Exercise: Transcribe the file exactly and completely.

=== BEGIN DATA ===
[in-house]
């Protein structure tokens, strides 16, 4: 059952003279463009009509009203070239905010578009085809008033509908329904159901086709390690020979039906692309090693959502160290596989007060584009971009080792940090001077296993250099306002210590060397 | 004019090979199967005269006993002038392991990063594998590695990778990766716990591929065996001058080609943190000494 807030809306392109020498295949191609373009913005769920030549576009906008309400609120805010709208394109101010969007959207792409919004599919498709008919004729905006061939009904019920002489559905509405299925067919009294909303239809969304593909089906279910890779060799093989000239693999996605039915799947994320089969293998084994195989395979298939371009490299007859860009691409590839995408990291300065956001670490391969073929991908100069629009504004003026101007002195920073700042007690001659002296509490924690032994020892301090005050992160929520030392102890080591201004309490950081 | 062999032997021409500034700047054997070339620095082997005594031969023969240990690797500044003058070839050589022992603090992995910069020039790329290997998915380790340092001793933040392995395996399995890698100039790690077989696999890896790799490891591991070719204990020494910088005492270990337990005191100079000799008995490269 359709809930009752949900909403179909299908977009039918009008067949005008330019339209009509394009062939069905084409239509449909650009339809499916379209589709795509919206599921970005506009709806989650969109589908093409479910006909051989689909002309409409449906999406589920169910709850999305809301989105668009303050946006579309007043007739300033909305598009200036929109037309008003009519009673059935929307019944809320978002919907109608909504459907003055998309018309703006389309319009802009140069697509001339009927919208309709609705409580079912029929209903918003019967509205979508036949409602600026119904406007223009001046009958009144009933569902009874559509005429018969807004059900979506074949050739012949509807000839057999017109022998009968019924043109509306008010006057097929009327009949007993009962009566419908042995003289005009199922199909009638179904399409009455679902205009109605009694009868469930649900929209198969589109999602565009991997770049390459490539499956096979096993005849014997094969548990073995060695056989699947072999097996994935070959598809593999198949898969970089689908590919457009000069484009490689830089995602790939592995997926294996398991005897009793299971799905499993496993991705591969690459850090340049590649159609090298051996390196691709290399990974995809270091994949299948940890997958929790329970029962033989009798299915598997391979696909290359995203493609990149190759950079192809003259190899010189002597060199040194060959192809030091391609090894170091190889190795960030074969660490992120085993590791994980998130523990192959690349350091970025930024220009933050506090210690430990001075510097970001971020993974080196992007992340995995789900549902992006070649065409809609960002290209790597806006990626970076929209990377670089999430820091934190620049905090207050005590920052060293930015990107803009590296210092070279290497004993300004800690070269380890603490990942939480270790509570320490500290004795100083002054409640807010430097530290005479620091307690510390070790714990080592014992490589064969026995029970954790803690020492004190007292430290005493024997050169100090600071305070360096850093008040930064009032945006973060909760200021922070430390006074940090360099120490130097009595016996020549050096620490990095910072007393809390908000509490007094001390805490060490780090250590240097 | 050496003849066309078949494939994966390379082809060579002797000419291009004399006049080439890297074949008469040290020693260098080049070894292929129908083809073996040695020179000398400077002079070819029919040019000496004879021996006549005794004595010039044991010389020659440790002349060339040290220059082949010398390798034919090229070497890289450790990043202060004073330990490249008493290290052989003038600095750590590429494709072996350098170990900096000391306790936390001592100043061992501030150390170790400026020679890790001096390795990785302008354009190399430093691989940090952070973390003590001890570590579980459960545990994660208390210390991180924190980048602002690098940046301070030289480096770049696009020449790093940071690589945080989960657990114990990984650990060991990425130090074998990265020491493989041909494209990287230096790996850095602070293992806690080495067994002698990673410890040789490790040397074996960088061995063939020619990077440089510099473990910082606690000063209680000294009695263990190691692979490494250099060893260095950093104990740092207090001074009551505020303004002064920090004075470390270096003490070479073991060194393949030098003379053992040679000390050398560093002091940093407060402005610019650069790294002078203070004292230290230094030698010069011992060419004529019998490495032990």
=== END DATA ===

[in-house]
């Protein structure tokens, strides 16, 4: 059952003279463009009509009203070239905010578009085809008033509908329904159901086709390690020979039906692309090693959502160290596989007060584009971009080792940090001077296993250099306002210590060397 | 004019090979199967005269006993002038392991990063594998590695990778990766716990591929065996001058080609943190000494 807030809306392109020498295949191609373009913005769920030549576009906008309400609120805010709208394109101010969007959207792409919004599919498709008919004729905006061939009904019920002489559905509405299925067919009294909303239809969304593909089906279910890779060799093989000239693999996605039915799947994320089969293998084994195989395979298939371009490299007859860009691409590839995408990291300065956001670490391969073929991908100069629009504004003026101007002195920073700042007690001659002296509490924690032994020892301090005050992160929520030392102890080591201004309490950081 | 062999032997021409500034700047054997070339620095082997005594031969023969240990690797500044003058070839050589022992603090992995910069020039790329290997998915380790340092001793933040392995395996399995890698100039790690077989696999890896790799490891591991070719204990020494910088005492270990337990005191100079000799008995490269 359709809930009752949900909403179909299908977009039918009008067949005008330019339209009509394009062939069905084409239509449909650009339809499916379209589709795509919206599921970005506009709806989650969109589908093409479910006909051989689909002309409409449906999406589920169910709850999305809301989105668009303050946006579309007043007739300033909305598009200036929109037309008003009519009673059935929307019944809320978002919907109608909504459907003055998309018309703006389309319009802009140069697509001339009927919208309709609705409580079912029929209903918003019967509205979508036949409602600026119904406007223009001046009958009144009933569902009874559509005429018969807004059900979506074949050739012949509807000839057999017109022998009968019924043109509306008010006057097929009327009949007993009962009566419908042995003289005009199922199909009638179904399409009455679902205009109605009694009868469930649900929209198969589109999602565009991997770049390459490539499956096979096993005849014997094969548990073995060695056989699947072999097996994935070959598809593999198949898969970089689908590919457009000069484009490689830089995602790939592995997926294996398991005897009793299971799905499993496993991705591969690459850090340049590649159609090298051996390196691709290399990974995809270091994949299948940890997958929790329970029962033989009798299915598997391979696909290359995203493609990149190759950079192809003259190899010189002597060199040194060959192809030091391609090894170091190889190795960030074969660490992120085993590791994980998130523990192959690349350091970025930024220009933050506090210690430990001075510097970001971020993974080196992007992340995995789900549902992006070649065409809609960002290209790597806006990626970076929209990377670089999430820091934190620049905090207050005590920052060293930015990107803009590296210092070279290497004993300004800690070269380890603490990942939480270790509570320490500290004795100083002054409640807010430097530290005479620091307690510390070790714990080592014992490589064969026995029970954790803690020492004190007292430290005493024997050169100090600071305070360096850093008040930064009032945006973060909760200021922070430390006074940090360099120490130097009595016996020549050096620490990095910072007393809390908000509490007094001390805490060490780090250590240097 | 050496003849066309078949494939994966390379082809060579002797000419291009004399006049080439890297074949008469040290020693260098080049070894292929129908083809073996040695020179000398400077002079070819029919040019000496004879021996006549005794004595010039044991010389020659440790002349060339040290220059082949010398390798034919090229070497890289450790990043202060004073330990490249008493290290052989003038600095750590590429494709072996350098170990900096000391306790936390001592100043061992501030150390170790400026020679890790001096390795990785302008354009190399430093691989940090952070973390003590001890570590579980459960545990994660208390210390991180924190980048602002690098940046301070030289480096770049696009020449790093940071690589945080989960657990114990990984650990060991990425130090074998990265020491493989041909494209990287230096790996850095602070293992806690080495067994002698990673410890040789490790040397074996960088061995063939020619990077440089510099473990910082606690000063209680000294009695263990190691692979490494250099060893260095950093104990740092207090001074009551505020303004002064920090004075470390270096003490070479073991060194393949030098003379053992040679000390050398560093002091940093407060402005610019650069790294002078203070004292230290230094030698010069011992060419004529019998490495032990």